The new research finally determined the cause of the plague in Glasgow almost 120 years ago.
A team at the University of Oslo said the rats were wrongly accused, and the real culprits were people.
Plague struck Glasgow in August 1900, with initial cases in conditions of crowded and unhygienic hiring of Gorbals.
The outbreak was part of the Pandemic of the Third Plague, which began in 1855 and was not declared until 1960.
I got off easily
The first pandemic was the Miracles of Justinian, and the second was the Black Death in the 1300s.
The third pandemic killed millions, most of them in China and India.
With those awesome standards, Glasgow is relatively easy, with 35 infected and 16 dead.
Drastic measures were taken to stop the phenomenon.
There were calls for tram, ferries, and even disinfection coins, and hundreds of rats were killed by a small army of exterminators.
The killing of rats was a fashionable solution at the time.
& Quot; Parasites of humanity & quot;
Just two years earlier, French researcher Paul-Louis Simond showed how rattling could transmit the bacterial epidemic of Yersinia pestis.
The public health authorities in Glasgow suspected and suspected that people, not rodents, were carrying it.
They found no evidence of plague in rats, concluding that the disease could spread directly among humans, perhaps with what they described as poetic "parasites of humanity".
Now 119 years later, the Oslo study, published in the journal Royal Society Open Science, concludes that the infection really spreads from human to human contact.
Lead author Catherine Dean and her colleagues, from the University Center for Environmental and Evolutionary Synthesis, said they managed to come to their conclusion thanks to the precise records led by sanitary authorities at that time.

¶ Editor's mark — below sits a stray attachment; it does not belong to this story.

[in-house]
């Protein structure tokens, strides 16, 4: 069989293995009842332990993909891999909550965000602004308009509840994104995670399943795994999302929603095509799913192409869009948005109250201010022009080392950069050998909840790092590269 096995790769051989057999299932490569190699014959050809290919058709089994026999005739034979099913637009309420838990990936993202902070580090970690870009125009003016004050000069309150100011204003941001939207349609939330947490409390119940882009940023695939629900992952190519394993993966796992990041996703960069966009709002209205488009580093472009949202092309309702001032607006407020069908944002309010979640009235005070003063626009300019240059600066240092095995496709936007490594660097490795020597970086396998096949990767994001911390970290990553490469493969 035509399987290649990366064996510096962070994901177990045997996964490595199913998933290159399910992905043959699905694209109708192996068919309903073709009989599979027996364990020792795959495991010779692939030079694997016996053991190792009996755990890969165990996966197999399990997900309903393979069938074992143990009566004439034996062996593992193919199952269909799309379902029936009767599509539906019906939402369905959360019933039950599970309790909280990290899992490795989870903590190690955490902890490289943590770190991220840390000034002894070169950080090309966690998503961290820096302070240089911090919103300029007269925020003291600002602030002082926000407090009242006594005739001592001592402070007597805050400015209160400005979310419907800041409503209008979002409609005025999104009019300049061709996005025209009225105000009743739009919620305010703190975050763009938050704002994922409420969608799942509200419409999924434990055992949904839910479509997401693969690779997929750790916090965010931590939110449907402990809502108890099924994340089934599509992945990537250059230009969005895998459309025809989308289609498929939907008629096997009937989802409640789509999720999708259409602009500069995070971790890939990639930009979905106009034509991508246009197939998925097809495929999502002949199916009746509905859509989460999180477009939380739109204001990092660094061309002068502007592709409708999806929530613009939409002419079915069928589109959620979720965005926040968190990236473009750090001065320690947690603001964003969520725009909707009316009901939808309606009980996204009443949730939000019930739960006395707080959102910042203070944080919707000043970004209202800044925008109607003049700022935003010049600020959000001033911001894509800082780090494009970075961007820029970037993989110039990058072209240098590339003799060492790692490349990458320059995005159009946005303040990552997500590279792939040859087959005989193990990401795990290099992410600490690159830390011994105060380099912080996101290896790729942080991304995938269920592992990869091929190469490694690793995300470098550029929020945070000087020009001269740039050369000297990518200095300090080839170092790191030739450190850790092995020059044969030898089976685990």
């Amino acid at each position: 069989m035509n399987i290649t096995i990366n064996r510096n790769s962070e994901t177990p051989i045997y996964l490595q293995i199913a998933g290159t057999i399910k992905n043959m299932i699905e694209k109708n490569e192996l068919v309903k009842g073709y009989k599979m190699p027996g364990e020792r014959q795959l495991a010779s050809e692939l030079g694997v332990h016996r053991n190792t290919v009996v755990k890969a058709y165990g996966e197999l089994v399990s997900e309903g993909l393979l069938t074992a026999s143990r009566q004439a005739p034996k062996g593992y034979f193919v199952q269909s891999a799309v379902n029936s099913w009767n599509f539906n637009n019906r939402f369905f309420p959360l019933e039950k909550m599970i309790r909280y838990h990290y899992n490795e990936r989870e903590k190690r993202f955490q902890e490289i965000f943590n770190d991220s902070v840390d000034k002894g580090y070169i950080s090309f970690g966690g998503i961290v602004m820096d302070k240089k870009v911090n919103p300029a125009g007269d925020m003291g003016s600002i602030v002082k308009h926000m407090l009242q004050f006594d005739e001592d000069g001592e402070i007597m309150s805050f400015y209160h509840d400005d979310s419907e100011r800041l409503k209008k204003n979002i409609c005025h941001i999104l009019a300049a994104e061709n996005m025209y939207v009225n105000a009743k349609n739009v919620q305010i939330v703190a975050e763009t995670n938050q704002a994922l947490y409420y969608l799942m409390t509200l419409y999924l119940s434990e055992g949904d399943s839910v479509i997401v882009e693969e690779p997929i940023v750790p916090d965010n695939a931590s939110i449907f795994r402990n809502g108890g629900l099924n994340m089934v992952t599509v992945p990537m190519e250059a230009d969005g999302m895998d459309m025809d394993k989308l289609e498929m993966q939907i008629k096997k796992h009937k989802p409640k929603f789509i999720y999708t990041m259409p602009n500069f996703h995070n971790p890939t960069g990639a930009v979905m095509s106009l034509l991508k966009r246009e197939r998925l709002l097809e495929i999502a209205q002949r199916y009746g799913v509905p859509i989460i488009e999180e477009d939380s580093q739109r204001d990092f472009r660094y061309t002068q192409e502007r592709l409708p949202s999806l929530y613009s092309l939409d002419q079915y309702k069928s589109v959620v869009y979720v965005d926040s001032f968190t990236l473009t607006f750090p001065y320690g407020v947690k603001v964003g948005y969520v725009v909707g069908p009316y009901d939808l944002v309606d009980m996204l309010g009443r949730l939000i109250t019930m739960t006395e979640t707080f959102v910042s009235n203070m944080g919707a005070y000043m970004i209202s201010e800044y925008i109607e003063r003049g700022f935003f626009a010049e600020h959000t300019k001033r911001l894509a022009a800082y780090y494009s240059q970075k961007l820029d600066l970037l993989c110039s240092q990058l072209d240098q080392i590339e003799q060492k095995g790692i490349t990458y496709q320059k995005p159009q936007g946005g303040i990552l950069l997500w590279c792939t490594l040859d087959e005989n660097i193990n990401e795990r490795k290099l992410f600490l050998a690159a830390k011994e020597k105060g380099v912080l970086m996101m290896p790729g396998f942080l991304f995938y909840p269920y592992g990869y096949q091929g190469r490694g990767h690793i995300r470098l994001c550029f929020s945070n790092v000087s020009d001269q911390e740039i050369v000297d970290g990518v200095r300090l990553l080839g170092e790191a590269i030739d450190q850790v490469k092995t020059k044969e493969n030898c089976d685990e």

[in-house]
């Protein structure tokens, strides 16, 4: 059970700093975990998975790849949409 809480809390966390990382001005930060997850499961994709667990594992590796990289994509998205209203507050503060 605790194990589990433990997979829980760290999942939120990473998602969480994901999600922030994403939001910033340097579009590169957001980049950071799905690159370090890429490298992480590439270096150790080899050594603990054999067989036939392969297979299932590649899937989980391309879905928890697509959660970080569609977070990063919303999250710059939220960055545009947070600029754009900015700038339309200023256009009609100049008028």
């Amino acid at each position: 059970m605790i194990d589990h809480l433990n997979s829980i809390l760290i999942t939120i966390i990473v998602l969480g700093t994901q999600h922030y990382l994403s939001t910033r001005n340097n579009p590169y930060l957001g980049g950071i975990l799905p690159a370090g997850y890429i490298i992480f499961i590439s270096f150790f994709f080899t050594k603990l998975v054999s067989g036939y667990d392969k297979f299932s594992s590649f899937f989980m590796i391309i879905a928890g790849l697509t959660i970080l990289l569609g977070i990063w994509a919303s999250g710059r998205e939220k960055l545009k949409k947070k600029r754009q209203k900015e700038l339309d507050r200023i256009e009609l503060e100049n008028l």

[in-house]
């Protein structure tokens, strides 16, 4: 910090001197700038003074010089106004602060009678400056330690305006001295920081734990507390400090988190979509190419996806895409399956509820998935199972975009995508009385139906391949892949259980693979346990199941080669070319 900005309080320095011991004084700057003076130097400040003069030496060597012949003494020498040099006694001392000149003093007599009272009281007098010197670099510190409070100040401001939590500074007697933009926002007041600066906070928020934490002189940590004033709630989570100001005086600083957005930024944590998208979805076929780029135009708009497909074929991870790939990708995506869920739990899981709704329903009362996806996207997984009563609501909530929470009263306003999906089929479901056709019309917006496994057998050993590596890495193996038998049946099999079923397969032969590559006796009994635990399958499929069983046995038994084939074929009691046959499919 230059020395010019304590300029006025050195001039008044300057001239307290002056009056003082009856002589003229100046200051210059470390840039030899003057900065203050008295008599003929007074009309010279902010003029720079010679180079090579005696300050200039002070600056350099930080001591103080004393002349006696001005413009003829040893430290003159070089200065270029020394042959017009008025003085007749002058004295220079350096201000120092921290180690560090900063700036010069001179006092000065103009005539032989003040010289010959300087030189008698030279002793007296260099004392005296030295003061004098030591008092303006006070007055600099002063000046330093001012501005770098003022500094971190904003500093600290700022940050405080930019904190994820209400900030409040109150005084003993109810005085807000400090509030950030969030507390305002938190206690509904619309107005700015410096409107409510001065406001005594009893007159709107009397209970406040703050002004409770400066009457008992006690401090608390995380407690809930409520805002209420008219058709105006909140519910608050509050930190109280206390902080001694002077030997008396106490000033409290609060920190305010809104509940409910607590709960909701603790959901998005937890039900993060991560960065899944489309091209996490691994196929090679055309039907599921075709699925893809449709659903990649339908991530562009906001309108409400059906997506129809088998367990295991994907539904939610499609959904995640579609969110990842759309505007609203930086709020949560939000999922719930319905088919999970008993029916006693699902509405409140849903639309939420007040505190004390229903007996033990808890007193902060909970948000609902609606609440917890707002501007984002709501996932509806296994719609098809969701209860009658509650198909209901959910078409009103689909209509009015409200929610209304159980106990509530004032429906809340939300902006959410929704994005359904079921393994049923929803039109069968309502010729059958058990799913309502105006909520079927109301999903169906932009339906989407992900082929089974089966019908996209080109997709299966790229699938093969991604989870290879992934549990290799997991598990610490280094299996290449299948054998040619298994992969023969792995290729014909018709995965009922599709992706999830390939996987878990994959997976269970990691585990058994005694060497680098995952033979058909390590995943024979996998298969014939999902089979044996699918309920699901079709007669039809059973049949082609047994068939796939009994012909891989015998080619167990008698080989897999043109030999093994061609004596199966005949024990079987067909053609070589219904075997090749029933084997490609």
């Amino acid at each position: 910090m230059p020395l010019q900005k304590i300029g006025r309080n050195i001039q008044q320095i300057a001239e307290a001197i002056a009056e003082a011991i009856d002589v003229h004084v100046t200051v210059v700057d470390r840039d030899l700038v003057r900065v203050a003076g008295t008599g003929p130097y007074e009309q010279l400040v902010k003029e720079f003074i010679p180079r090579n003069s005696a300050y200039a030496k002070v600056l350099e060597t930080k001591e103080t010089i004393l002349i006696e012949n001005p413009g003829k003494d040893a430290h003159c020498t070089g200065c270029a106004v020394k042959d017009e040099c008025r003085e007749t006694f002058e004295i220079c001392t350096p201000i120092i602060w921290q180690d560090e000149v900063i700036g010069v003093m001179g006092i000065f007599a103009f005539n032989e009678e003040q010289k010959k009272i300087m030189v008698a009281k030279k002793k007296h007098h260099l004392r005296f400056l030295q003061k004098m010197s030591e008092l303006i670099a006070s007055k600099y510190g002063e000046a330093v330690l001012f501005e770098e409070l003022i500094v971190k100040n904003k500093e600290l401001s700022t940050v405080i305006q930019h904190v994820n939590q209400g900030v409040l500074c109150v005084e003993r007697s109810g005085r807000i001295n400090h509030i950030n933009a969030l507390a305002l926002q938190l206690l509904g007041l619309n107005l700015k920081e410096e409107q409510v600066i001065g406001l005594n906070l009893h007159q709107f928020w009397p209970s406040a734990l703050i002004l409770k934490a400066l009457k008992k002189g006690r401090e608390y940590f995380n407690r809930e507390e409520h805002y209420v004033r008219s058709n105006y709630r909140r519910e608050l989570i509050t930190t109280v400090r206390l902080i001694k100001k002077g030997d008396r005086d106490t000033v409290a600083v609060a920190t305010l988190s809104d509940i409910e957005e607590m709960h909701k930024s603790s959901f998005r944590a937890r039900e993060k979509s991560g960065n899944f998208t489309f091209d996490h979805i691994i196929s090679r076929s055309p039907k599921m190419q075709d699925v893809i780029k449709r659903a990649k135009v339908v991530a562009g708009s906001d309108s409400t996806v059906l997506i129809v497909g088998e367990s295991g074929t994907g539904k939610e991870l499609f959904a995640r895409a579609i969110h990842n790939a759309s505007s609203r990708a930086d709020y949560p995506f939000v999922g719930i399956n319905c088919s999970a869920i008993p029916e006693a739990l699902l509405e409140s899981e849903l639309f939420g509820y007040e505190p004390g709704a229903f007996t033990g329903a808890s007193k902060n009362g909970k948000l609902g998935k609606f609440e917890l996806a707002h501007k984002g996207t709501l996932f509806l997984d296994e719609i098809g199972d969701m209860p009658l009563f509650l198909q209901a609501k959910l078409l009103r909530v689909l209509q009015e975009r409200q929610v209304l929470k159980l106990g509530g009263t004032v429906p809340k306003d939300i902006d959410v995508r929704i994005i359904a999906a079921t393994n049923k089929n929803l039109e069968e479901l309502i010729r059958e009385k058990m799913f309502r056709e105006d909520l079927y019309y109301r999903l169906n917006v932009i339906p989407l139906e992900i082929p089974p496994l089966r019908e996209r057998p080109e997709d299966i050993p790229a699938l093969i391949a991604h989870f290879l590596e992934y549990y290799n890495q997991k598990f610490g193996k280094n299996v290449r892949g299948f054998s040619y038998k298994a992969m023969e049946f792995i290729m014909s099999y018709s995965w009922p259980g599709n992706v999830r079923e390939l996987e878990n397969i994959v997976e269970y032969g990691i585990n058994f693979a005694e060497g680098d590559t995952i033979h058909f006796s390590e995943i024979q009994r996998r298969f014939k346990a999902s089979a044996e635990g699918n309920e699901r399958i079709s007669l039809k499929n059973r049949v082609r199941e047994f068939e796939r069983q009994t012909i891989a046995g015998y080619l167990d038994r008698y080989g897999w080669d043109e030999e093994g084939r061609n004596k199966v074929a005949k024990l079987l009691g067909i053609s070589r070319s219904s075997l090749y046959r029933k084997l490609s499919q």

In 1900, the authorities noted that almost all cases can be linked to contact with the previous one.
Despite the capture of hundreds of rats that were abundant in the slums, they found no evidence of a rodent.
The day is zero
The city medical officer of health immediately launched an investigation into the spread of the disease.
It was founded 3 August 1900 as a Day of Zero, noting that when "Mrs. B, fishing," she became the first to become ill, along with her granddaughter.
The authorities then sought people associated with Mrs. B or who attended her funeral awakening.
This led to the quarantine of more than 100 people in the "admissions house" for surveillance.
With the support of the Catholic Church, the awakening after the death of the plague was forbidden.
The new investigation used modern methods of expanding historical data, finding a high rate of secondary infections in the household.
The incubation period for each infection also indicated a human-to-human transmission.
The authors say their results provide an important insight into the epidemiology of the onset of bubonic plague during the Third Pandemic in Europe.
It also confirmed officials who doubted over all these years: rats in Glasgow had received a bad rap.